Steemers then took over and went through various facts about energy use (and therefore carbon emissions) for the UK. Transport and buildings both account for large chunks. (Of course it depends into what categories you slice the pie, which is arbitrary.) And since this was a "sustainable design" lecture, he concentrated on buildings, which by some reckonings (e.g. if you include the energy taken to construct the building) could be up to 47% of UK energy consumption.

Surprise, UK energy consumption has grown and grown and correlates remarkably well with economic growth. The only reason the UK is on track to meet its Kyoto Protocol target is because of the "dash to gas" (away from coal) in the 1990s. Now that that has finished, UK emissions are once more increasing.

It seems that energy consumption per household has stayed pretty constant from 1970 to today. But that is in spite of more efficient buildings. Space heating makes up around 60% of domestic UK energy consumption, so it would seem that the problem might be because people expect their homes to be warmer these days. And Steemers claimed that the average temperature in homes today was around 18C, versus only 12C in 1970 (was it really that cold back then??), and that supposedly this represents a doubling of heating energy use (all other things being equal).

Steemers also looked at the idea that the problem is partly due to the 52% increase in detached houses since 1970. Detached houses have a higher surface to volume ratio so can lead to higher energy use. But Steemers pointed out that on average around 13% of UK domestic heating comes from passive solar, and that if you build to high density then local obstructions cause increased energy demand. And he claimed that the difference between detached and other housing was actually fairly neutral (presumably given equal floor space).

Although the energy consumption per household has stayed fairly constant since 1970, the energy consumption per person has gone up. And this is because the number of people per household has steadily decreased since 1970. In the questions at the end, one person suggested that perhaps the government should think about regulating the number of people per household and suggested that perhaps the Chinese government would be more successful at doing that compared with the UK government. Well, that idea (fortunately) got short shrift.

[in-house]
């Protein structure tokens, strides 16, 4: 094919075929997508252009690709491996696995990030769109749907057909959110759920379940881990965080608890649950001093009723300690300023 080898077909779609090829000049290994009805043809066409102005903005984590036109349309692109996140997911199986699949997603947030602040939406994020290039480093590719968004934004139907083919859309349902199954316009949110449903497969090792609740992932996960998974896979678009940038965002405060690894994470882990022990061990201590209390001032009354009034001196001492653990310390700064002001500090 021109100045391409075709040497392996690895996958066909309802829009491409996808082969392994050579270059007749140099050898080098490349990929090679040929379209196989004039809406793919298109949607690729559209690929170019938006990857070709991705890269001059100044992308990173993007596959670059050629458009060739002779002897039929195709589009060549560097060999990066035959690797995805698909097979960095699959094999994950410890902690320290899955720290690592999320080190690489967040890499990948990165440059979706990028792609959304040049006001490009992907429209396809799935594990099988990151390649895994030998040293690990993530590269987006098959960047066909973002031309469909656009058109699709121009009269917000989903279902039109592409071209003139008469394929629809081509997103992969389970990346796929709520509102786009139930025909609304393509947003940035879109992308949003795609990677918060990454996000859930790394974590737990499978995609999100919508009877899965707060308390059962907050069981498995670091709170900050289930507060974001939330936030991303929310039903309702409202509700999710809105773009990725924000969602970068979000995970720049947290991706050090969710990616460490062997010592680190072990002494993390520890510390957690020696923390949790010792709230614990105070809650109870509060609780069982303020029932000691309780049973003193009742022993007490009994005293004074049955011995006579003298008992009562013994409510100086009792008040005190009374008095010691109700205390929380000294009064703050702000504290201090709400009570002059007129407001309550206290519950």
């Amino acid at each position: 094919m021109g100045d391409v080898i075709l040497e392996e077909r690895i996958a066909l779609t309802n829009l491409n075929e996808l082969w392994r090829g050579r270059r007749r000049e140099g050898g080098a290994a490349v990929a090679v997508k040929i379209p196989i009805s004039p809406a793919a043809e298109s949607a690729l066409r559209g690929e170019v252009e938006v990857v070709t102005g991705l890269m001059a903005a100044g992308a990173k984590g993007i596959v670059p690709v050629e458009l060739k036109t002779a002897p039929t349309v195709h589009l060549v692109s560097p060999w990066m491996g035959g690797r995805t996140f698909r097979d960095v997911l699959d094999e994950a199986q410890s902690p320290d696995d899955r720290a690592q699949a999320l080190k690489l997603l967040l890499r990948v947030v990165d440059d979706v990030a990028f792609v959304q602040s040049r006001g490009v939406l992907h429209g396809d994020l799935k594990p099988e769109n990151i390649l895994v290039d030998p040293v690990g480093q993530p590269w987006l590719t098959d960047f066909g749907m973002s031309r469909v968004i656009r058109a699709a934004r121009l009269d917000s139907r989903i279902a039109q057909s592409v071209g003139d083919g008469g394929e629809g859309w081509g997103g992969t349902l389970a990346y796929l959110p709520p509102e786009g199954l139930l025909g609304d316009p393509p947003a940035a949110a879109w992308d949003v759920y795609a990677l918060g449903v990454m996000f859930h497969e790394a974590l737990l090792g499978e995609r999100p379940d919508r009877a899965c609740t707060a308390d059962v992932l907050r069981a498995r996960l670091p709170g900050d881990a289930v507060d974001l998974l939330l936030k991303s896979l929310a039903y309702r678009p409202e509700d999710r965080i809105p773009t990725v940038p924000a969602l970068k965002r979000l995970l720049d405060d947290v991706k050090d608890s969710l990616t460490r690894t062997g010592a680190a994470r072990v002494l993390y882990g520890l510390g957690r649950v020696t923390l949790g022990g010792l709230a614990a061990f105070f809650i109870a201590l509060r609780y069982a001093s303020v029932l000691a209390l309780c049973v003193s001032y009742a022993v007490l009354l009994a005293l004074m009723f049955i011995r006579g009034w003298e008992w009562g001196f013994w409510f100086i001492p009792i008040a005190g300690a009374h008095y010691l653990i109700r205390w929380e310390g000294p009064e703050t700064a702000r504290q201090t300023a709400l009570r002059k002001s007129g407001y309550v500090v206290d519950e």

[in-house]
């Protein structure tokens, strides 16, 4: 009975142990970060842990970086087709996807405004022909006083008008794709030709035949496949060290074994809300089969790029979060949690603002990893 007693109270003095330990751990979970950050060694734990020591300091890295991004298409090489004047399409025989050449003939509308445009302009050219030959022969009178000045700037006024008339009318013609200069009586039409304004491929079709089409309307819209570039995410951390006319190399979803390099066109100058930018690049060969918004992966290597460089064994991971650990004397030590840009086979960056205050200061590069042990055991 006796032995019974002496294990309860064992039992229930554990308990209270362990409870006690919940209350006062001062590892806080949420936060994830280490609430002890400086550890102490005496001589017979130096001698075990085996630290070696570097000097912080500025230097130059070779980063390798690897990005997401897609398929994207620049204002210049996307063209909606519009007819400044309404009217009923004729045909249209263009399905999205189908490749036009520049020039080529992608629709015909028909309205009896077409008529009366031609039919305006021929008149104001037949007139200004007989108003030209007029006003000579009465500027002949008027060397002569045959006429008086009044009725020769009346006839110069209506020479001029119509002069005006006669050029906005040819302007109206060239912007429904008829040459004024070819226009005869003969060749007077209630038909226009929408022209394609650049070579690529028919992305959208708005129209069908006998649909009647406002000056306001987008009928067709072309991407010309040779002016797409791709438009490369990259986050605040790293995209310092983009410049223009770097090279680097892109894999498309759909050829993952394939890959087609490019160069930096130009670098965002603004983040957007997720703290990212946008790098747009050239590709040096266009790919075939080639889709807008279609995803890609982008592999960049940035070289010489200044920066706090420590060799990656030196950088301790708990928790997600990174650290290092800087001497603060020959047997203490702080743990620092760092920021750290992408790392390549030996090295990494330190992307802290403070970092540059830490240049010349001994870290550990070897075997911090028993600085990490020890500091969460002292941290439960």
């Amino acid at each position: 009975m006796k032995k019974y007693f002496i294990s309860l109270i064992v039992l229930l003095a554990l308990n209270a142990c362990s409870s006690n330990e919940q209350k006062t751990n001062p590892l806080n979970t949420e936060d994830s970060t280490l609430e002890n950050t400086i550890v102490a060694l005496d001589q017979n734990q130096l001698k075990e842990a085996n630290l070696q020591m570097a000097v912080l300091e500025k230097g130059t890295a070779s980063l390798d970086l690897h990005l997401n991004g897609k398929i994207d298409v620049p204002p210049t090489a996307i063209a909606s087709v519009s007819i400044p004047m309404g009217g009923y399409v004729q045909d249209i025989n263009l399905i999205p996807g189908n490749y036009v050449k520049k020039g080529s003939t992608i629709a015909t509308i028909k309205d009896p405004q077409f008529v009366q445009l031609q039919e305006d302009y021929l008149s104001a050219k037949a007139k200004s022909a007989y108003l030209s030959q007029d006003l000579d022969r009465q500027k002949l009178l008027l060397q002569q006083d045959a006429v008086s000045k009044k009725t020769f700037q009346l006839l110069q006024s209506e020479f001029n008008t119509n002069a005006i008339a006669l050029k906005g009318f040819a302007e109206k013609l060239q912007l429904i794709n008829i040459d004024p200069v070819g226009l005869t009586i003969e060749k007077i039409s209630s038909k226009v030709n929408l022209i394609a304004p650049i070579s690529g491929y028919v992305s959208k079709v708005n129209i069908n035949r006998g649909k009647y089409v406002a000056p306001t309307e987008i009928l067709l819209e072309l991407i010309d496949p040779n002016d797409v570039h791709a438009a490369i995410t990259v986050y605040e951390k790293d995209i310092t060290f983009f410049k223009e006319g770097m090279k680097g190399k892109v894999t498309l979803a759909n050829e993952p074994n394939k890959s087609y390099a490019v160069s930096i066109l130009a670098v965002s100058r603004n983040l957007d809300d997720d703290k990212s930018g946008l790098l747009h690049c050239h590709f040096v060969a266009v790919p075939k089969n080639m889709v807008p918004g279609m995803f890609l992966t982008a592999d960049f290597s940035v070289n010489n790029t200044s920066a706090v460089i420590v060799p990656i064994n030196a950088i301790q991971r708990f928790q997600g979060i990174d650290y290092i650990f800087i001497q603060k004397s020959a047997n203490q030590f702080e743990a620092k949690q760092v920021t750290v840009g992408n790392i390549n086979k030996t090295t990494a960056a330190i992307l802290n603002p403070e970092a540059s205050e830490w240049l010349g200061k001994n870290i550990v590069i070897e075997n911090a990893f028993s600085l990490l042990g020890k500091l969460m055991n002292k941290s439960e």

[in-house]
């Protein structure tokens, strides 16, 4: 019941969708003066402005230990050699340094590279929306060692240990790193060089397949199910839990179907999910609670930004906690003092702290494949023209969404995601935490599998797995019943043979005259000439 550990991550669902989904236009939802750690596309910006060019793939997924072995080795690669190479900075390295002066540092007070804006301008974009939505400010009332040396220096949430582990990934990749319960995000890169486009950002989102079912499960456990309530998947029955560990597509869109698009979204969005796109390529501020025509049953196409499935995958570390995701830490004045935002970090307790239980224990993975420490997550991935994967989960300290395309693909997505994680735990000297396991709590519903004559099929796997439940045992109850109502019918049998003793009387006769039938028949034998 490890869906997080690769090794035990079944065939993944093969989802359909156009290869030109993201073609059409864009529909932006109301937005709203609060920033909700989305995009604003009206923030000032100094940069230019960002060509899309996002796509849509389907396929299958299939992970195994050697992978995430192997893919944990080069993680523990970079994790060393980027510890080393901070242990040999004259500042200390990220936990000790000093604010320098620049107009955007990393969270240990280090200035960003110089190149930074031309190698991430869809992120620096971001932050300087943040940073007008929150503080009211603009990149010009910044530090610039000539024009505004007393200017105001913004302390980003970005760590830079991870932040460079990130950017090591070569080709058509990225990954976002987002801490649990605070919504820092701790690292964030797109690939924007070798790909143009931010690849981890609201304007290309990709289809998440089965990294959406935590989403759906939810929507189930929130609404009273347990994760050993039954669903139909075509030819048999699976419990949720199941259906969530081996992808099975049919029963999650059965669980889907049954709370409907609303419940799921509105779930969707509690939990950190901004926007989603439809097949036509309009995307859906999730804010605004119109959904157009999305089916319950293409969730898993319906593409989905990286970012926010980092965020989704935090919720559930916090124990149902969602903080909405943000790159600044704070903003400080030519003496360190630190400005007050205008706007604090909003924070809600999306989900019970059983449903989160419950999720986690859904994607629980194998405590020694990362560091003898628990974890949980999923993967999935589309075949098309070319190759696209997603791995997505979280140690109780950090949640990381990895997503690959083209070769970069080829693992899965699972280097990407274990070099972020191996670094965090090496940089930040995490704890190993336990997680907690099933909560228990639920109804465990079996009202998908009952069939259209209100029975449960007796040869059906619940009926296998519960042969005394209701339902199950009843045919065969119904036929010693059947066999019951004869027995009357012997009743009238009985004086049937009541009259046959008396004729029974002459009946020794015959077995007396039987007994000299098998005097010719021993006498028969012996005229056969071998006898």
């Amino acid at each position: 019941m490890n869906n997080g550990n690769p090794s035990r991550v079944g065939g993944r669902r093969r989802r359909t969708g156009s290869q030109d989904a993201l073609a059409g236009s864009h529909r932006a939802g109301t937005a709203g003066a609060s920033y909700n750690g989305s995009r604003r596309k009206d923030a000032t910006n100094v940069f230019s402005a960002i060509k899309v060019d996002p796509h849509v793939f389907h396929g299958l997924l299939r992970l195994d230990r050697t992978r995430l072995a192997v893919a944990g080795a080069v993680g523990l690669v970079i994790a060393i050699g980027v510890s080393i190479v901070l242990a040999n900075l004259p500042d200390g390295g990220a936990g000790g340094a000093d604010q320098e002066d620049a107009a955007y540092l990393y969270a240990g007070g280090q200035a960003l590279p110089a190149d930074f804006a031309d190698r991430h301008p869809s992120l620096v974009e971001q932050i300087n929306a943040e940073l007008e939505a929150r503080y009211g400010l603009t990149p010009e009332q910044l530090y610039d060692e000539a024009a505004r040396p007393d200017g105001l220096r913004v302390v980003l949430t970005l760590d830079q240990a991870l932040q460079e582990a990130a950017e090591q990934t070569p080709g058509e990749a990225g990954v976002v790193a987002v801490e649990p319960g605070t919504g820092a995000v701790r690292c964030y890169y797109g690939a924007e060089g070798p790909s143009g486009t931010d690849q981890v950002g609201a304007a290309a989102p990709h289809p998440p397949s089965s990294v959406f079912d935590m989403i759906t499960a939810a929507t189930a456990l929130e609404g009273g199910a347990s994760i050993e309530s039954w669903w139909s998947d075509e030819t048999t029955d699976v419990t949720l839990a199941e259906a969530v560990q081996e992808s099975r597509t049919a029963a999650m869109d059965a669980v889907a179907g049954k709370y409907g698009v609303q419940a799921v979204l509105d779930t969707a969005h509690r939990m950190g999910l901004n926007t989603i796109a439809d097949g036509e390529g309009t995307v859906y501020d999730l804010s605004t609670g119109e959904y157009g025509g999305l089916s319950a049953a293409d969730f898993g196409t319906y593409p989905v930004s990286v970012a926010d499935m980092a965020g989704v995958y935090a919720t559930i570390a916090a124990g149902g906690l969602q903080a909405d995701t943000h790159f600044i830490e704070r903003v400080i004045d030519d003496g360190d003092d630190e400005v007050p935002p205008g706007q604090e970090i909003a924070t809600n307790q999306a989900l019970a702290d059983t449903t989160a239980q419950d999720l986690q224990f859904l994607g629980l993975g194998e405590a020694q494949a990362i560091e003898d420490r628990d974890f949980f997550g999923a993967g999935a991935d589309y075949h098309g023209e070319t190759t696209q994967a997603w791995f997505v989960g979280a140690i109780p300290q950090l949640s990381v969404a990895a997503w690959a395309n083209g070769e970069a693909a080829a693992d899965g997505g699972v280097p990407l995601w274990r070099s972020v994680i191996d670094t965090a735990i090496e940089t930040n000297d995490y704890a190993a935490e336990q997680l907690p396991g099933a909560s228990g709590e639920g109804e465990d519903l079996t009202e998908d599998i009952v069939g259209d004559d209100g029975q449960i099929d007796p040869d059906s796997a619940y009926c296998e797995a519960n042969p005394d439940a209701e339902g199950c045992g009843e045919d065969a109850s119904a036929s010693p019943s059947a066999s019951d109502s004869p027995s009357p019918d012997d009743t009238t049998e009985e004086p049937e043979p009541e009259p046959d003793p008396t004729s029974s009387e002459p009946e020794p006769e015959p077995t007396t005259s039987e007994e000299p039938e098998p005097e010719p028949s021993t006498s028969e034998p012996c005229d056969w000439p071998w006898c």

Steemers looked at air conditioning. He claimed that in 1950 hardly any American homes had air conditioning, but by 2001 76% did. And over the same period the number of UK homes with central heating went up from almost nothing to around 85%. So he's worried that with global warming and economies of scale, the UK might start to buy more and more air conditioners, leading to a large increase in electricity consumption. Apparently B&Q sells one for around 600 pounds and Steemers thought if that price dropped to around 100 pounds then it would become a big seller. (Steemers contrasted that with the rather pointless B&Q windmill, which sells for around 1400 pounds. He quipped you would need five of the windmills just to run the air conditioner.)

Well, we will see how air conditioners pan out in UK houses, but Steemers said that in any case the far bigger problem was the use of air conditioners not in homes. In offices, for example, this must be down to the increase in computers and other electronic equipment, which generate a lot of heat and need to be kept at a reasonable temperature in order to operate. (The university certainly seems to care less about keeping humans at a reasonable temperature.)

Steemers looked at the variability of energy consumption (presumably per capita or per m2) in UK offices and said there was a factor of 10 (and more) between the best and worst performing buildings. He attributed 2.5 of this to the building itself, 2 to the building systems and 2 to the occupants. He said that while architects and developers model the first two factors to the Nth degree, they usually ignore the last factor.

Steemers claimed there was some building he had looked at (on the Sidgwick Site?) where the difference between two pre-build estimates of energy consumption and the actual energy consumption was a factor of three. Now that is scary. Someone, somewhere, ought to do a look at dozens or hundreds of new builds to see which ones actually do well in practise and which ones do not. It is always very easy for architects (and they all do it these days) to say that their buildings are "sustainable", but are they really or is it just spin?

All material not included from other sources is copyright For further information or questions email: info [at] cambridge2000 [dot] com (replace "[at]" with "@" and "[dot]" with ".").